I'm reclaiming about 50 acres that is covered in scattered patches of thick brush and weeds everywhere but not much anything else, the cows were getting little benefit from it other than using it to hide a newborn calf in the brush. I put in a gate on that side of the creek a few years ago but recently had to widen the gate opening to get in there with a tractor and brush hog. I've done some spraying around the perimeter of thickets and I'm mowing down the dead brush. The brush in the middle of the thickets is much too big for a brush hog and will require more spraying to kill it out. Next spring I will spray as much of the area for weeds as I can, then spot spray the prickly pear cactus and yucca patches. Hopefully this will give the grass a fighting chance and take away some of the hiding places for wild hogs.

J+ Cattle
We sold our cattle and started working at something we will actually get paid for. It’s a big improvement. Jk... we’re still working for the bank to pay for our “improvements” ....
 

Shoestring

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Fencing, still. Bought the place and have been learning how to install. I think that hat I have found every way a barb can getcha, and every way a Bois d' Arc limb can stab ya. I have to cut back trees to get to the fence. Then, I will start on corrals, next winter? . I have @GoWyo issue. Weekend warrior and while the Son will help, don't want to wear out the offer.
 

SBMF 2015

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It's been kind of a leap of faith year around here. We bought an eleven acre homestead just an 1/8th of a mile from my main farm. It has enough concrete and barn space for about 75hd of fat cattle. I had to replace the feed lot fence and add concrete line bunks. It has a lean to with a concrete floor so the cattle chute is going inside under roof.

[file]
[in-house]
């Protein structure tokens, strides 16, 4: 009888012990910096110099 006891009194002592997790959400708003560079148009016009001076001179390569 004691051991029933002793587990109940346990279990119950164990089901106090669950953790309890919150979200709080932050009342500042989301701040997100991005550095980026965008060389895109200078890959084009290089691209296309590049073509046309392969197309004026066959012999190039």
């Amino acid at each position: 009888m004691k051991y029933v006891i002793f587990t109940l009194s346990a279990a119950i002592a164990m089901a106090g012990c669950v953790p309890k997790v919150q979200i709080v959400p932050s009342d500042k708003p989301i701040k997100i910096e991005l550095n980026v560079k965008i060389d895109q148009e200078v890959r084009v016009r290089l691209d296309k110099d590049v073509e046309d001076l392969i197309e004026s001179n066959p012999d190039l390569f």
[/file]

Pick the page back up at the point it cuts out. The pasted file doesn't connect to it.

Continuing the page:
Updated two tractors.

I always say that if you are not making any improvements, then you are going back wards. It can be as simple as putting gates on hinges. Improvements don't have to cost a lot.
 

Shoestring

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I feel like I am right behind you. I tell the wife, "have to do it now, and do it right, while I'm still getting around." -Multiple back surgeries-. The kids can worry about it the next time.
 

Ferd

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Large lean-to barn extension, with handling facilities and a few pens is next. My arteries are too plugged to wrestle cattle, but they need attention and care. Purchased a cab loader tractor that keeps me from overheating. I’m ok in the winter but hate the heat. Need a bigger bush hog, and a round baler would be super. I almost have my Longhorns gone. Only 3 left. Hard to impress a buyer with any in the pasture. I’m too old for this, should sell the cows and just sell hay, but I won’t.